The power and illusion of words: renegotiating ineffable presence in the advent of humanism and reform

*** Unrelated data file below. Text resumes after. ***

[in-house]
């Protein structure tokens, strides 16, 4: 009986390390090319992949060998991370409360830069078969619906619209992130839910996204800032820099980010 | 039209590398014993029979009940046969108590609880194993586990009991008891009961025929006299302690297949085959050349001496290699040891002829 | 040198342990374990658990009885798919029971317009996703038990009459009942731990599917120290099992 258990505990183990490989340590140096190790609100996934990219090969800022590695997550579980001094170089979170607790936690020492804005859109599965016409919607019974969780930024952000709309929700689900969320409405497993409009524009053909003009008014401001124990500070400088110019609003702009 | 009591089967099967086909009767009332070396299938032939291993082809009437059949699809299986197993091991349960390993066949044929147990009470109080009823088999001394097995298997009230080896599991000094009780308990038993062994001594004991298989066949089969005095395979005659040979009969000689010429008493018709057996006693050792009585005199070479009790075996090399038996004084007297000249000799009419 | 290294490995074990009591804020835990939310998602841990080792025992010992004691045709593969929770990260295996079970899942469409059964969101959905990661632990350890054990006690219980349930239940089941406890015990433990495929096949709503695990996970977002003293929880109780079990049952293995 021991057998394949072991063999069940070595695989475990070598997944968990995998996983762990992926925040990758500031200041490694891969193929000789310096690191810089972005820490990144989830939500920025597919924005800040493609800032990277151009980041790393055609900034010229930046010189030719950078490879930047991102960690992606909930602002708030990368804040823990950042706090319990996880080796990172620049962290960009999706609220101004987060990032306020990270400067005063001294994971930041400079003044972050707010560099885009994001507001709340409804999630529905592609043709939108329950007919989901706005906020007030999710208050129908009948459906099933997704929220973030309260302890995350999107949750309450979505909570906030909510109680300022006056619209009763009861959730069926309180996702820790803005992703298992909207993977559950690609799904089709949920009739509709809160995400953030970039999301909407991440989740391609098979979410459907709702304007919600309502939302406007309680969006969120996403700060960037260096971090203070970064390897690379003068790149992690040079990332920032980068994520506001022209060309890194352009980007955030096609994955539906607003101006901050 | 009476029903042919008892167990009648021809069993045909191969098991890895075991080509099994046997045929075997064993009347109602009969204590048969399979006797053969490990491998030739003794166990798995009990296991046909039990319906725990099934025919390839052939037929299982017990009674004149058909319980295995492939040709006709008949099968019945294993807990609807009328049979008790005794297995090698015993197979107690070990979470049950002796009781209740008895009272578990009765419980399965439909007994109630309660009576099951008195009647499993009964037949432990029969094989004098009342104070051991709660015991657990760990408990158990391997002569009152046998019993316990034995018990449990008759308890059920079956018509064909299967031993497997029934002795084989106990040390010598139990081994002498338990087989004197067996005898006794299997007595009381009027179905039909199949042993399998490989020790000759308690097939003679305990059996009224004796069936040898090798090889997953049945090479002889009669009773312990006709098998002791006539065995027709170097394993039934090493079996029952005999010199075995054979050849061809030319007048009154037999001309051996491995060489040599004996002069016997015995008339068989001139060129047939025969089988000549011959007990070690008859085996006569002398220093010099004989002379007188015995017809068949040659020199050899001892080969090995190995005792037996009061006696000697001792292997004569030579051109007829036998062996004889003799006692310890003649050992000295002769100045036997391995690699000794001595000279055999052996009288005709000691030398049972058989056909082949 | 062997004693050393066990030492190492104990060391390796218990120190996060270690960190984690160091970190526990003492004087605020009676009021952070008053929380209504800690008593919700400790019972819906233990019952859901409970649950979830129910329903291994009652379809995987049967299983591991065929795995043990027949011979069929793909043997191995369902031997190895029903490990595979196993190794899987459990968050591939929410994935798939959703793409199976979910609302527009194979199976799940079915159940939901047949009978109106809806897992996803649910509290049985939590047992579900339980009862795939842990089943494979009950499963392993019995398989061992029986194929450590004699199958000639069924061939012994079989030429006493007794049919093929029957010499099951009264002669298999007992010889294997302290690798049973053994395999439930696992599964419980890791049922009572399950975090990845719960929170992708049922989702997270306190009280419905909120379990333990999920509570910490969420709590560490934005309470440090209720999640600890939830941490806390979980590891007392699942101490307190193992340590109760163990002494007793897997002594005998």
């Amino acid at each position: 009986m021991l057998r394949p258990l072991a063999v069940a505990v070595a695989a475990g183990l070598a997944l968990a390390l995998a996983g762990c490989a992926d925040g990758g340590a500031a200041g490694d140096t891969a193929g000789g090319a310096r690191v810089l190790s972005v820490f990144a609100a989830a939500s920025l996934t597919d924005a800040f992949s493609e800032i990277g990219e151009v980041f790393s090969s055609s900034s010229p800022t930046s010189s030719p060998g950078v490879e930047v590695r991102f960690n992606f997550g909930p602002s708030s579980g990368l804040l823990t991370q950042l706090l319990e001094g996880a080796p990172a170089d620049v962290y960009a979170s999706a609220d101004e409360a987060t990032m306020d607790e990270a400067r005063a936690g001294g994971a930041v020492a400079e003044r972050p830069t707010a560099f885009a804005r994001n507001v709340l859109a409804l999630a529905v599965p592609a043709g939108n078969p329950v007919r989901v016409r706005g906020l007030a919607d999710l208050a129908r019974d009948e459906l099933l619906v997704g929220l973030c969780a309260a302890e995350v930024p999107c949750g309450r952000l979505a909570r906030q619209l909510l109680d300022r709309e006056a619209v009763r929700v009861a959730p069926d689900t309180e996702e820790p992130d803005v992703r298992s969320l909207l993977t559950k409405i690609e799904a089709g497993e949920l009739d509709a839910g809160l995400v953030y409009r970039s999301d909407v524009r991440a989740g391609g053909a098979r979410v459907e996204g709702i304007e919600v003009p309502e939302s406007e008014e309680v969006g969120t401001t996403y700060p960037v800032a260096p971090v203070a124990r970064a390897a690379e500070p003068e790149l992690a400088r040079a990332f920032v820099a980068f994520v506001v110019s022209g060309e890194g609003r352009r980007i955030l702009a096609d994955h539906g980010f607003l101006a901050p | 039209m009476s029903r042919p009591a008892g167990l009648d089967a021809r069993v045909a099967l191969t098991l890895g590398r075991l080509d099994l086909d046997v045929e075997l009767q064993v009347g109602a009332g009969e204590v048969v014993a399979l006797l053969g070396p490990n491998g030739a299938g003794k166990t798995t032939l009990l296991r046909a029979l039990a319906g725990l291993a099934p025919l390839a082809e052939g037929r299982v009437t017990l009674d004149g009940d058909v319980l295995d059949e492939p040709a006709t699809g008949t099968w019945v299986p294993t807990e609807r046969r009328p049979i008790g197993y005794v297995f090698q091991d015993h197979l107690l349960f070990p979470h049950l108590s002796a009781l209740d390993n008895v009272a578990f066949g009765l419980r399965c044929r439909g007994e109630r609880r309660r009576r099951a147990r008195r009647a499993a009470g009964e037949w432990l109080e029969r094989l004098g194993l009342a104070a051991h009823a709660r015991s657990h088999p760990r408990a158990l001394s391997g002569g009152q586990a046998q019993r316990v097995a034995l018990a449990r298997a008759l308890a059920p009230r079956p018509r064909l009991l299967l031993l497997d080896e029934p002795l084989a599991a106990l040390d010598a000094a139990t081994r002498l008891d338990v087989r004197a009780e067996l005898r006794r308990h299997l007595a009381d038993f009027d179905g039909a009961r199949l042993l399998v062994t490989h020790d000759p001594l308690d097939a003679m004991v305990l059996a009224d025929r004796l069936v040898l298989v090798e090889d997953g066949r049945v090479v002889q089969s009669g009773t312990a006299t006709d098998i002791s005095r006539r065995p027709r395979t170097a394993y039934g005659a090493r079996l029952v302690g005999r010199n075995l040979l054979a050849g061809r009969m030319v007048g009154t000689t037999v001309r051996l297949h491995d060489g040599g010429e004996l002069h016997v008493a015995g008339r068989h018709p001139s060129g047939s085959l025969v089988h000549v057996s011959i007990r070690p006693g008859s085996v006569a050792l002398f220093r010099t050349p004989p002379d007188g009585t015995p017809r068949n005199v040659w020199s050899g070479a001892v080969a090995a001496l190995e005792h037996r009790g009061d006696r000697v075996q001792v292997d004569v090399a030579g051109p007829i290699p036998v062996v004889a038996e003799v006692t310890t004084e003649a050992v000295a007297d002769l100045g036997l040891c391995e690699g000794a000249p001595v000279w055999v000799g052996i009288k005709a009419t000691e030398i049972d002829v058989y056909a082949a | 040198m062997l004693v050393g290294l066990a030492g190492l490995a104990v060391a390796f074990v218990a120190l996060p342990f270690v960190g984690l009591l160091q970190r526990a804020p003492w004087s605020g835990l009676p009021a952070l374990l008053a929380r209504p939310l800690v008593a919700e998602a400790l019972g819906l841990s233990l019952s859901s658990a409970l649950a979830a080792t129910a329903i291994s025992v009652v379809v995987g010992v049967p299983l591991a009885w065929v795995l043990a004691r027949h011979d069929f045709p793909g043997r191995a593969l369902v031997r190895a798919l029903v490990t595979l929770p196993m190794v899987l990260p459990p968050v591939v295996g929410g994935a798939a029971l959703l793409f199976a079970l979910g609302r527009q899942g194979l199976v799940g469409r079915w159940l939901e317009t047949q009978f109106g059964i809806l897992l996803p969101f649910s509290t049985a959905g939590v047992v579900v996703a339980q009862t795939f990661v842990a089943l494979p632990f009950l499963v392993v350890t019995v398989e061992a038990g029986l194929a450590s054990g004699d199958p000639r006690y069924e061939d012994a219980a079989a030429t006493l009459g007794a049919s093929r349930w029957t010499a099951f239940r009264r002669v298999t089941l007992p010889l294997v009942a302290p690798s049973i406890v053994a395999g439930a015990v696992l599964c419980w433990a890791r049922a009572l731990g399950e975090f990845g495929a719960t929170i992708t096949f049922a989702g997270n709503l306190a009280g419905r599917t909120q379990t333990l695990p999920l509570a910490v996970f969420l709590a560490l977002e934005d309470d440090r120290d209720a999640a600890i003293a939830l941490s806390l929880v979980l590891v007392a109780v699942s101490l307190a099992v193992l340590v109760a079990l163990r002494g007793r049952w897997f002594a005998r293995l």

This chapter explores the radical changes in the intellectual presence of ineffability in Western thought following the rise of humanism and the impact of religious reform. It seeks to demonstrate how the notion of the ineffable ceases in the period to be merely speculative, and in the processes of Renaissance and Reformation becomes a temporal source for profound individual empowerment, but also religious anxiety and intellectual dissent. The argument here develops in stages by surveying and analysing the permutations of thinking about ineffability in the Renaissance Neoplatonic philosophy of man, in the philological practices of Erasmian humanism, in Reformation debates about the use of signs and metaphors in the operation of the logos in scripture and sacrament, and the emerging English Protestant preoccupation with the motions of interior sacredness, holy silence, and the language of election.
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